Dealing with permanent memory loss is a challenging battle to encounter. If you have a dementia patient in your life, you should help to ease the situation for them and advocate for their well-being.

To help navigate this journey with your loved one, here are some tips you should consider:

  • Learn as much as you can about the disease. Awareness can help you empathize with your loved one's condition.
  • In terms of expectations, it is important to be realistic with yourself as well as your loved one who has dementia.
  • Help the dementia patient maintain their independence as much as possible. Letting them maintain their dignity can do wonders for their well-being.
  • Accept support from family members and friends. Don't attempt to carry the burden on your own.
  • Develop set routines and schedules to eliminate the confusion and frustration in your loved one's life.
  • Take care of yourself. Every once in a while, take a time out and rest.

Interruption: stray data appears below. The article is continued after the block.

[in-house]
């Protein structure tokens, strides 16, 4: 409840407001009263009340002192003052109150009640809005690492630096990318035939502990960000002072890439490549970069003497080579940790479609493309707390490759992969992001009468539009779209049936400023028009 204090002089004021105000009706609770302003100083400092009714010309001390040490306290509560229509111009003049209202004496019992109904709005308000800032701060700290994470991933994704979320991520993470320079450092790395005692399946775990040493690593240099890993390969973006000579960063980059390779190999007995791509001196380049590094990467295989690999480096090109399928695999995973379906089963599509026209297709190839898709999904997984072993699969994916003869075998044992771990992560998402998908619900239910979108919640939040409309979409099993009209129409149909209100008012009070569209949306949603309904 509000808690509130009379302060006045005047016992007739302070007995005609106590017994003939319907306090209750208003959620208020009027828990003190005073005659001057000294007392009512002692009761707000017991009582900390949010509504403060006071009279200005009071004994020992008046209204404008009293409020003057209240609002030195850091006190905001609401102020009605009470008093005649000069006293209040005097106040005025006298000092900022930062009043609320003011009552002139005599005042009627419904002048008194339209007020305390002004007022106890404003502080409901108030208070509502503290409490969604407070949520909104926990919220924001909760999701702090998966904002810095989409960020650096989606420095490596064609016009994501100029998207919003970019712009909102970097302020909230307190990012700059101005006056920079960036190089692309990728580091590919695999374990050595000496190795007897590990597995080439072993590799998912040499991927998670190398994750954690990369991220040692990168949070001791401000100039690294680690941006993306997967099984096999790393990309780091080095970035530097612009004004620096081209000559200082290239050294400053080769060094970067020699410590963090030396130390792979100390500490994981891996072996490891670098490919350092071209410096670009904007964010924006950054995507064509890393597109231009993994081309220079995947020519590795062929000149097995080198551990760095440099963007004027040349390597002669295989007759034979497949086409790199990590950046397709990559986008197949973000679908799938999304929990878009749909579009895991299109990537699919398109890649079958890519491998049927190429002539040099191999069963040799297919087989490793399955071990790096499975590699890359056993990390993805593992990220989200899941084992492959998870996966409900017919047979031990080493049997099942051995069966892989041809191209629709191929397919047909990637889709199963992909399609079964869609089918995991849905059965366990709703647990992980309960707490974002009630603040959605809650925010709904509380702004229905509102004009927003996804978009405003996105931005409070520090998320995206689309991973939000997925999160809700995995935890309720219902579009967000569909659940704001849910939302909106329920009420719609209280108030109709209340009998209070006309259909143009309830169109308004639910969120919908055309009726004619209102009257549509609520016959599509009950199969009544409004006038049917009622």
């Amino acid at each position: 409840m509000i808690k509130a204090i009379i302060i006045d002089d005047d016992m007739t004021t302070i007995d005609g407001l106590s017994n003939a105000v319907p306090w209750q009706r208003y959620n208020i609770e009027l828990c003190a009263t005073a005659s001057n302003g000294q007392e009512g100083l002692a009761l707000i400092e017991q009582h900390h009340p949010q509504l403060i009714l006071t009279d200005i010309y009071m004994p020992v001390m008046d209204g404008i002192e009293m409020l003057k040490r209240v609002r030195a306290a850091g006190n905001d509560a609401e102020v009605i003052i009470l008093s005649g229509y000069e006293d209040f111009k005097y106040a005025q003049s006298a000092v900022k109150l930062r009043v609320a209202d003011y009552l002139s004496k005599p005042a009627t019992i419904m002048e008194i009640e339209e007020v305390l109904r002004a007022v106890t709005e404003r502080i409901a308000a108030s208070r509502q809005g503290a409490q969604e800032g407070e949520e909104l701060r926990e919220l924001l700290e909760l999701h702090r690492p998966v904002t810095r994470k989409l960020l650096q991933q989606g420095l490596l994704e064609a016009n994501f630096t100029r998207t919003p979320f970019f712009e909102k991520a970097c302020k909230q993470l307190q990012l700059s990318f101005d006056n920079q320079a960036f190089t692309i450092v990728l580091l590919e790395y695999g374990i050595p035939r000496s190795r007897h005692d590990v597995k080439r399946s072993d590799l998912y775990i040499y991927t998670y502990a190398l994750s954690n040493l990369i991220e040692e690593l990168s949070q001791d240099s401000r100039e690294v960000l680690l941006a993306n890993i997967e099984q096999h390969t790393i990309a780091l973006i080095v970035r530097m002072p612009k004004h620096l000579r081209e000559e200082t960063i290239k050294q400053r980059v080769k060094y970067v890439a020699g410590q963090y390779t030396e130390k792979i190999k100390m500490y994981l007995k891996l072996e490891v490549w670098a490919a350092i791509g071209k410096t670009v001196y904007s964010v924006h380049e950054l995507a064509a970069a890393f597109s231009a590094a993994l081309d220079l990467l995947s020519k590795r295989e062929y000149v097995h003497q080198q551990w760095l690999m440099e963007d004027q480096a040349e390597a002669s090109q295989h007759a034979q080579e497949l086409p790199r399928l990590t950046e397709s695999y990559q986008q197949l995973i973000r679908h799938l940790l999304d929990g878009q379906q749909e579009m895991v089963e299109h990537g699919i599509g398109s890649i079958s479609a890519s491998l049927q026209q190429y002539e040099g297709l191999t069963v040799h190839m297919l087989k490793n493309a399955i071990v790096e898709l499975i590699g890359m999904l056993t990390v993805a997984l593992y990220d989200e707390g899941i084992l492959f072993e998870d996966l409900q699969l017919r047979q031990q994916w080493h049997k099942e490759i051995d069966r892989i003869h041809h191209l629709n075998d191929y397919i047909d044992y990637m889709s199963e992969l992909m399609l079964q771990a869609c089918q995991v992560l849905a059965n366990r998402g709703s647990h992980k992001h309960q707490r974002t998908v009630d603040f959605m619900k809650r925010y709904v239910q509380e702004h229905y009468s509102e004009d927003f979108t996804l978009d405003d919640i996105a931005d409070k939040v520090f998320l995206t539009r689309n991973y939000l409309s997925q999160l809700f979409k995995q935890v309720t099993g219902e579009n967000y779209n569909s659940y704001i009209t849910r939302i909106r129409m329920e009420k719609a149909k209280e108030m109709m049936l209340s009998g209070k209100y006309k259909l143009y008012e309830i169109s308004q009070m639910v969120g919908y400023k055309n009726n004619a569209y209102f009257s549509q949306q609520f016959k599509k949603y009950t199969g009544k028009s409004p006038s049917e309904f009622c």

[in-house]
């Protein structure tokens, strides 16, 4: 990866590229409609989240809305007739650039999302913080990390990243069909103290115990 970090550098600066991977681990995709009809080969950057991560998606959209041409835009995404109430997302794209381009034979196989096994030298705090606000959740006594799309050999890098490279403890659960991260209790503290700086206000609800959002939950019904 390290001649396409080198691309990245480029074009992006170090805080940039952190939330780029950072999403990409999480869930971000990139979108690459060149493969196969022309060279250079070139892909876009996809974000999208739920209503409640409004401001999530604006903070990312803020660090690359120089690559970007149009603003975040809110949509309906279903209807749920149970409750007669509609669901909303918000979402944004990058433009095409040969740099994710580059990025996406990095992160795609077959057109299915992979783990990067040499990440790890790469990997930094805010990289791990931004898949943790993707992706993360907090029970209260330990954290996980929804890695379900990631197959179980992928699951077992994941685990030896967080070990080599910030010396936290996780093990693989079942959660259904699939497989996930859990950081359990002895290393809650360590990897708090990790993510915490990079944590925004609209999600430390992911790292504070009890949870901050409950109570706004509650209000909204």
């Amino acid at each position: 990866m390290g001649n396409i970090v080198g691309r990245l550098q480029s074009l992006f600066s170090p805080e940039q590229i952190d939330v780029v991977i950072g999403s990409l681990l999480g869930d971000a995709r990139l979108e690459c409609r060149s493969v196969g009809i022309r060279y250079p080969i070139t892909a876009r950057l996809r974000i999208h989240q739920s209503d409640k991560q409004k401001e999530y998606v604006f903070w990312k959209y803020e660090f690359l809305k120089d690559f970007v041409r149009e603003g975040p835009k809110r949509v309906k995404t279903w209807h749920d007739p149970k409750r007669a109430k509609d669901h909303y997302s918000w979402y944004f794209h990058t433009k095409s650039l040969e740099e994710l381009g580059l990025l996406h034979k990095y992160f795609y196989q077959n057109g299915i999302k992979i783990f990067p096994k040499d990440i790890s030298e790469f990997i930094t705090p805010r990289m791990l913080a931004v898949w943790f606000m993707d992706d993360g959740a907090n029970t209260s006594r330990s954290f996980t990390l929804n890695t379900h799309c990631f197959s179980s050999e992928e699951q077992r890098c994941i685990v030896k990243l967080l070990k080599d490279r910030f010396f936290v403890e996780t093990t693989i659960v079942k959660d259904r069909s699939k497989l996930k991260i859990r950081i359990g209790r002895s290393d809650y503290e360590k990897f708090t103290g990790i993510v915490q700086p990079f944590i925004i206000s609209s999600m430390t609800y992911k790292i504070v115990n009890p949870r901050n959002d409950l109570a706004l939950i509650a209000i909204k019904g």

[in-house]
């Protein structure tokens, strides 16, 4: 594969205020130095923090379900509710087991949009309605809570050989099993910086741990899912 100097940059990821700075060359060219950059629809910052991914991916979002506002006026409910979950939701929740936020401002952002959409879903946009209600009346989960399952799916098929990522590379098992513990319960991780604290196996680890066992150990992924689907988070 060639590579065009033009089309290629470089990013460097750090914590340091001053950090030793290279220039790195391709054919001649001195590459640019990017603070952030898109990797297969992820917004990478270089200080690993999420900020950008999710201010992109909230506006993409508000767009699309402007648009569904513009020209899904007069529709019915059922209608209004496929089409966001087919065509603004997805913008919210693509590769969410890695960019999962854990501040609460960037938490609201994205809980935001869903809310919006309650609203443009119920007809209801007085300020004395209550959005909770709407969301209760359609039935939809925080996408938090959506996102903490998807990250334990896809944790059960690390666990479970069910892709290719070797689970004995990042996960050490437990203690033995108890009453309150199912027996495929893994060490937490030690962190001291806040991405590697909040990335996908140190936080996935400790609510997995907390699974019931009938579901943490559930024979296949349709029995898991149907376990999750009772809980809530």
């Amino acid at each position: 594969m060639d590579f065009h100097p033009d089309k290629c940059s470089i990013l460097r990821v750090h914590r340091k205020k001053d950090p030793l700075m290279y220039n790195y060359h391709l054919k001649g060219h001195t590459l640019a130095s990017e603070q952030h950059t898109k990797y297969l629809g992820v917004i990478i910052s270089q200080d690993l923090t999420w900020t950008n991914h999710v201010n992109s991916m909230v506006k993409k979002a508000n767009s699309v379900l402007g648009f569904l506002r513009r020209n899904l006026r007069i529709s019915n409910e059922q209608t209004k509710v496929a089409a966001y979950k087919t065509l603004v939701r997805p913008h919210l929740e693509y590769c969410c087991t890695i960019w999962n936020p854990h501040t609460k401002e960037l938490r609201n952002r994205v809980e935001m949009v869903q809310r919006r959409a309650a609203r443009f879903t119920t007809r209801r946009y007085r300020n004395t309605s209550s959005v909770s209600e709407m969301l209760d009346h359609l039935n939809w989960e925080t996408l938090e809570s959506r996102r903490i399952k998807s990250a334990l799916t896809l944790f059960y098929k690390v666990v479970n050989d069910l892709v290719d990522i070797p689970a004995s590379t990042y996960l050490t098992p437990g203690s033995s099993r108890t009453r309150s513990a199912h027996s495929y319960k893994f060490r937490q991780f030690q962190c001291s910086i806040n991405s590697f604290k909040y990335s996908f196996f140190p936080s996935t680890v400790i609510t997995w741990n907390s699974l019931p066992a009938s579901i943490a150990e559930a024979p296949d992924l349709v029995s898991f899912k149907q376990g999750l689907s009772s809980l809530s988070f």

Frequently Asked Questions About In-home Dementia Care

Understand in-home dementia care better by looking at the answers to the top questions about this type of patient care.

1. Can I care for my loved one at home through all stages of dementia?

In-home care is ideal for dementia patients, but every situation is unique. If you feel like you cannot provide the care yourself, you can always hire health care aides to help you provide the care your loved one needs.

2. What dementia home care services are available?

Numerous home care services are available for dementia patients, depending on how far along they are with the disease. You can talk to a dementia care coordinator to discuss options, as it can range from household assistance to personal care and special medical services.

3. Do Dementia Patients Do Better at Home?

Many experts believe that at-home dementia care is the best option as it allows patients to be in familiar environments where they feel most secure and cared for. Being in the same place also helps them retain their daily routines and live as independently as they can.

A dementia diagnosis leads to trying times for patients and the people around them. However, with proper education and learning when to ask for help, you can provide better care for your loved ones, especially in managing this type of health concern.

Learn more about how you can improve dementia care at home with the guides from Senior Strong!